WE DON'T WANT TO TELL YOU TOO MUCH ABOUT THIS BOOK.
It is a truly special story and we don't want to spoil it.
Nevertheless, you need to know something, so we will just say this:
It is extremely funny, but the African beach scene is horrific.
The story starts there, but the book doesn't.
And it's what happens afterward that is most important.
Once you have read it, you'll want to tell everyone about it. When you do, please don't tell them what happens either. The magic is in how it unfolds.
A violent incident on a Nigerian beach has tragic echoes in posh London in Cleave's beautifully staged if haphazardly plotted debut novel. British couple Andrew O'Rourke and his wife, Sarah, are on vacation when they come across two sisters, Little Bee and Nkiruka, on the run from the killers who have massacred everyone else in their village-in the pay, it turns out, of an oil company seeking the land. Soon the killers arrive and propose a not-quite-credible deal: they will trade the girls if Andrew and Sarah each cut off a finger. Andrew can't do it, but Sarah does, and the killers drag the girls away. So two years later, when Little Bee shows up at Sarah's house on the day of the funeral for Andrew, who has killed himself, it seems almost miraculous. Later, however, it's revealed that Little Bee has been hiding around the O'Rourke place, and that Andrew seeing her set off his suicide. Sarah nevertheless determines to help Little Bee get refugee status. Cleave has a sharp cinematic eye, but the plot is undermined by weak motivations and coincidences. (Feb.) Copyright 2008 Reed Business Information.
Showing 1-5 of the 5 most recent reviews
1 . No Connection (not about Bees of course)
Posted November 01, 2010 by Debbie , SacramentoWell done, serious subjects. The characters make an unlikely friendship based on some very serious situations. If you are interested in what's happening in Africa, you need to read this story. If you are not ready to face reality, don't buy the book.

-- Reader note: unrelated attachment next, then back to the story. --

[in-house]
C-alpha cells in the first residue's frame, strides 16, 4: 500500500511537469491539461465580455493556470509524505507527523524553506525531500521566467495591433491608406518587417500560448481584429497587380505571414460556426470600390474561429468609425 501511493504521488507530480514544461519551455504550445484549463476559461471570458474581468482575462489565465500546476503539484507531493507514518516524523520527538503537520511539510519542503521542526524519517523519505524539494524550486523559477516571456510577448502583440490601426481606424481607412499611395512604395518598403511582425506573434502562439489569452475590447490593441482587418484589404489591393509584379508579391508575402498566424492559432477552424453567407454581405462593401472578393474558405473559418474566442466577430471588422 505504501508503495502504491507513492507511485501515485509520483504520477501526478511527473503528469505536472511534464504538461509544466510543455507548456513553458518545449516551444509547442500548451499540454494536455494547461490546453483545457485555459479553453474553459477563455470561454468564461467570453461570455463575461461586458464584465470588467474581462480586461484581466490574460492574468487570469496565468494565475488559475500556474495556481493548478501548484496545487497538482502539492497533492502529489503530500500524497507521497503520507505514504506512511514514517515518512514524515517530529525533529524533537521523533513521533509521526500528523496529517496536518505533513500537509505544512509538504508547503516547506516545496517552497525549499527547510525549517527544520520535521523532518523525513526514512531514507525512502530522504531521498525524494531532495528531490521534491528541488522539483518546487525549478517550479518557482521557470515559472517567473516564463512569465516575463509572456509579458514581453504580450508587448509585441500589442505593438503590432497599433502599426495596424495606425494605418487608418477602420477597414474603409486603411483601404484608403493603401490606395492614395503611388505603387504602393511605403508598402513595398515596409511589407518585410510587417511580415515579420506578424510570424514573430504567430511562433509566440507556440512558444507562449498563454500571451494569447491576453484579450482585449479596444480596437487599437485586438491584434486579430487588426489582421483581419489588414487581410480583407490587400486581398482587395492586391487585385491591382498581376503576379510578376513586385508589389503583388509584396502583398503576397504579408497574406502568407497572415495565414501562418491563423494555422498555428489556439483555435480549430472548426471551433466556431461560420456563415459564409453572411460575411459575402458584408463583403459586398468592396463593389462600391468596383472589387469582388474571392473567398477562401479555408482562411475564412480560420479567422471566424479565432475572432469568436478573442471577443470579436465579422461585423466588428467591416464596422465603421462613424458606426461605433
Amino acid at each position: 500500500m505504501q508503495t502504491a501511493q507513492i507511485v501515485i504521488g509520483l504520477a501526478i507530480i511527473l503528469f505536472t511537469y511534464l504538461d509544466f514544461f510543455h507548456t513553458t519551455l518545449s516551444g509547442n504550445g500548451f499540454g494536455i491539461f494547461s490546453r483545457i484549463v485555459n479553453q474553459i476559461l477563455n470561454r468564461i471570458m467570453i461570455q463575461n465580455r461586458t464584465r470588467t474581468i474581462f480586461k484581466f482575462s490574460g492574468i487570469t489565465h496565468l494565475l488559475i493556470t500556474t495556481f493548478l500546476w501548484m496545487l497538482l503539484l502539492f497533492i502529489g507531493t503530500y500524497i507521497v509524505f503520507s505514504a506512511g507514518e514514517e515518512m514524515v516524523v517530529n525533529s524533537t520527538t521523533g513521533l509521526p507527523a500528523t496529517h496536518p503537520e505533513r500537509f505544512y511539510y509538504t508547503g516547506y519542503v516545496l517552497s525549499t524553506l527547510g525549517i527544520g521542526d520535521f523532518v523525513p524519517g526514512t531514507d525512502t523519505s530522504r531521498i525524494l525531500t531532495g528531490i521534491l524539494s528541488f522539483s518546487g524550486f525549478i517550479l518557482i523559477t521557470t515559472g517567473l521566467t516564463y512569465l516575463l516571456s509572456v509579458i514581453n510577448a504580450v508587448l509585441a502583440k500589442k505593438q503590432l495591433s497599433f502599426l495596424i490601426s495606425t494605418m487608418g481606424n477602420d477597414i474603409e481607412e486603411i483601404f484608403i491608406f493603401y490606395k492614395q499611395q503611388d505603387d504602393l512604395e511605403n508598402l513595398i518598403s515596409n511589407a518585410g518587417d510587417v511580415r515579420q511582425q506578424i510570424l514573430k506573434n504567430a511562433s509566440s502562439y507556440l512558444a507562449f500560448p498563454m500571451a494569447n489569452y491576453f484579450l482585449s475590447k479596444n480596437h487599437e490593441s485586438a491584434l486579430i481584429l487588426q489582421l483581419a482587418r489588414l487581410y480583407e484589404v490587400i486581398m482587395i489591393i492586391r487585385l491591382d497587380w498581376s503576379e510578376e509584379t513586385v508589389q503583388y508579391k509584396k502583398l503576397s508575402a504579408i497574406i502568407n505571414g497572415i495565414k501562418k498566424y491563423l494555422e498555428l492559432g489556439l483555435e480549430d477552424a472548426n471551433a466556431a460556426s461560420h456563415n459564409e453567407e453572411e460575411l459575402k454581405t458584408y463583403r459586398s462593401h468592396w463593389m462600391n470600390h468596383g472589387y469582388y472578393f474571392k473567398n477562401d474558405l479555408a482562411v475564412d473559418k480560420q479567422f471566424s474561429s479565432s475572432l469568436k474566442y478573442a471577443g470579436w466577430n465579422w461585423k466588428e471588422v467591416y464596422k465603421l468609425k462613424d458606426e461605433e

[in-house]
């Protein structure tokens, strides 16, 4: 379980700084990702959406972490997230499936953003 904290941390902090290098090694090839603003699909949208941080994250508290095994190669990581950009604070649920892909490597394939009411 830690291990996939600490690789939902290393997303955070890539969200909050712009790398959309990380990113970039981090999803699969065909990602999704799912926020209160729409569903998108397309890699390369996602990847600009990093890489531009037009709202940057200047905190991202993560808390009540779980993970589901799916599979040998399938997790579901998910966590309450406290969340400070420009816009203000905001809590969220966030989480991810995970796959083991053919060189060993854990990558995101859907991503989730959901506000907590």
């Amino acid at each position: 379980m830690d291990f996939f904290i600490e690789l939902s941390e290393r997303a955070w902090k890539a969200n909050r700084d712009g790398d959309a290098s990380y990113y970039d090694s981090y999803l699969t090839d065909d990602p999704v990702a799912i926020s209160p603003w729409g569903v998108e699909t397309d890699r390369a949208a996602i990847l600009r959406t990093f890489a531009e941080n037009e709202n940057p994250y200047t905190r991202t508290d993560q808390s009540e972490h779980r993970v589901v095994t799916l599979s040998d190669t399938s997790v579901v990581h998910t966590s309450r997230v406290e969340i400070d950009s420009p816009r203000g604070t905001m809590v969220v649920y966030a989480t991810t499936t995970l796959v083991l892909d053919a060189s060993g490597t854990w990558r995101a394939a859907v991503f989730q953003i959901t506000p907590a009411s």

I enjoyed living through the character's experience of learning about a new and "privledged" society (compared to what she was used to). I'm glad I read it, but if I had known how serious the subject was, I don't know if I would have chosen this book. This book will give you several moments to pause and think about your own freedom to be a woman without worrying about your safety, security and choices in life. I wish Little Bee and all like her all the best!
2 . Good Little Bee
Posted October 13, 2010 by Dixie Reader , MariettaWorth the read if only to be reminded of the violence in other parts of the world that are unfortunately, part of life. Also a timely lesson in tolerance towards immigrants and the difficulties of being illegal. Sweetest part was how Little Bee came up with her new name.
3 . I enjoyed the book overall
Posted August 09, 2010 by Ellen , San DiegoI thought this book was good but not great. It came highly recommended to me and I was told the beach scenes were difficult to read but worth it. Maybe I'm getting jaded but, while they weren't pleasant, they also weren't that horible. I thought the book touched on some issues but didn't really go into enough detail. But all in all I enjoyed it and would recommend reading it.
4 . Intresting
Posted August 07, 2010 by Lacee , La MesaThis book was good, but as the other review said hard to read. The author writes in a manner that can "see" everything, "smell" everything. I was moved but what the characters when through. But I also thought that the secret that is hinted at was disapointing. When I was done reading at it, I looked at the book and said "Reall? Thats it??"
5 . could not put down
Posted June 15, 2010 by ldev , fargoThis book was not easy to read, but it was impossible to put down. Incredibly well written, a story that may have changed my thoughts about certain things. I recommend this to people who "enjoy" or are ready to read about difficult subjects. This is definitely not a light read, but is exactly the type of book I love because I feel like I've learned and changed because of it.
Simon & Schuster
February 09, 2009
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